The Iron Writer Weekend Quickie #27


The Iron Writer Weekend Quickie #27

One Picture

One Element

One Emotion

200 Words

Vertical Northern Lights

A Halycon


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7 thoughts on “The Iron Writer Weekend Quickie #27

  1. He watched as the Aurora Borealis lit up the night sky. How insignificant he felt, in this infinite universe. Was his uncle really correct? Did it all matter? Were human morals and social constraints meaningless?
    “But uncle, what would the neighbours say?”
    “I don’t have any neighbours, dear boy. And I don’t see what all the fuss is about. I love all my works of art, as you know, and this would be no different.”
    His uncle’s trailer was filled with stuffed animals, from dogs and cats, a fox, a squirrel, some strange looking marsupials posted over to him from an Australian relative – the postman gave those packages a curious glance – and his pride and joy, a Halcyon, a type of kingfisher he’d hit with his Landrover on the ‘can-never-be-forgotten’ African expedition. His uncle wanted a lion but couldn’t get anyone to bag him one. So the poor roadkill became the taxidermist’s African prize.
    “But uncle…”
    “I loved her. Why can’t I turn her into a work of art?”
    “Because it’s wrong, uncle, so wrong!”
    “Oh, you will send me to distraction, dear boy!”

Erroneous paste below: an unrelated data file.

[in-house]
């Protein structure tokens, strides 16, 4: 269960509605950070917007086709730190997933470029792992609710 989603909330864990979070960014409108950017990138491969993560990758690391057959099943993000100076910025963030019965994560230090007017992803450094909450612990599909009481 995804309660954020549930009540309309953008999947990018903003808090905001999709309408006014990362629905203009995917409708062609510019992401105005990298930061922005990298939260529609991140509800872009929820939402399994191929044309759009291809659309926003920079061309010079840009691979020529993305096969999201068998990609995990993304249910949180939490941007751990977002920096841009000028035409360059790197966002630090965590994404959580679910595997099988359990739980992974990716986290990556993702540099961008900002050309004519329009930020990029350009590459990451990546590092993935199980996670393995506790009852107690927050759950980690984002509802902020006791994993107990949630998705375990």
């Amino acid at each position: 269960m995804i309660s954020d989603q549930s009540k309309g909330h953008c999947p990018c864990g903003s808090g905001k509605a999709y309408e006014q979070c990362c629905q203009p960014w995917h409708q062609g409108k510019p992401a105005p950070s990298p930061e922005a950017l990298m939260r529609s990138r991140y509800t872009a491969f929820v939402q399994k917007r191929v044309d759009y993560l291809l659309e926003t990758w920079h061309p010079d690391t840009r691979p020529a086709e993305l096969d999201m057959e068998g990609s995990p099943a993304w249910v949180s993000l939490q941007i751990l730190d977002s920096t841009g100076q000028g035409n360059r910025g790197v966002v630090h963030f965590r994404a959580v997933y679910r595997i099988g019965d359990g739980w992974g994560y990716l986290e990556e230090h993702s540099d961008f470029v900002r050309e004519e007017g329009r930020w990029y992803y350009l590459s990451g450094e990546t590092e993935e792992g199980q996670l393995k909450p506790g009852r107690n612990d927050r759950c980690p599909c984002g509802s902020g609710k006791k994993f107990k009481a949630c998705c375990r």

His uncle stroked her hair.
    “Why can’t you just bury her like everyone else?”

  2. We would see the Aurora Borealis together for the last time that night, though I didn’t know it then…

    Standing together in the chilly night, I looked into her crystalline blue eyes and saw in them a myriad of transitioning colors. So lovely, the aurora and… those eyes! I turned and looked at the lights dancing a silent ballet in the magnetosphere of the northern sky.

    “Have you heard of the Halcyon?” she said quietly.

    Distractedly, “The star?”

    “No, the bird.”

    I had not. I turned, intrigued now, to see her eyes were blazing with eagerness.

    “Legend has it,” she began, “the Halcyon bird—a kingfisher really—nested out to sea and calmed the raging wind and roiling waves.”

    She looked directly into my eyes just then. My heart fluttered.

    “What makes you think of that story,” I said, holding my breath.

    “You are my Halcyon. When I am with you, I feel so calm and peaceful. There is nowhere else I would rather be.”

    I exhaled hard and smiled, awash with so many emotions.

    But she did end up elsewhere. She was killed a month later in a car crash.

    I gazed at the aurora, alone now, and remembered.

    • I see a similar structure here as Tannis’; an idyllic scene with a sudden twist, but this one was more painful. Her’s was clever, but this one involved an actual loss, and I felt it. Interesting to note the similarities and differences in the two similar structures.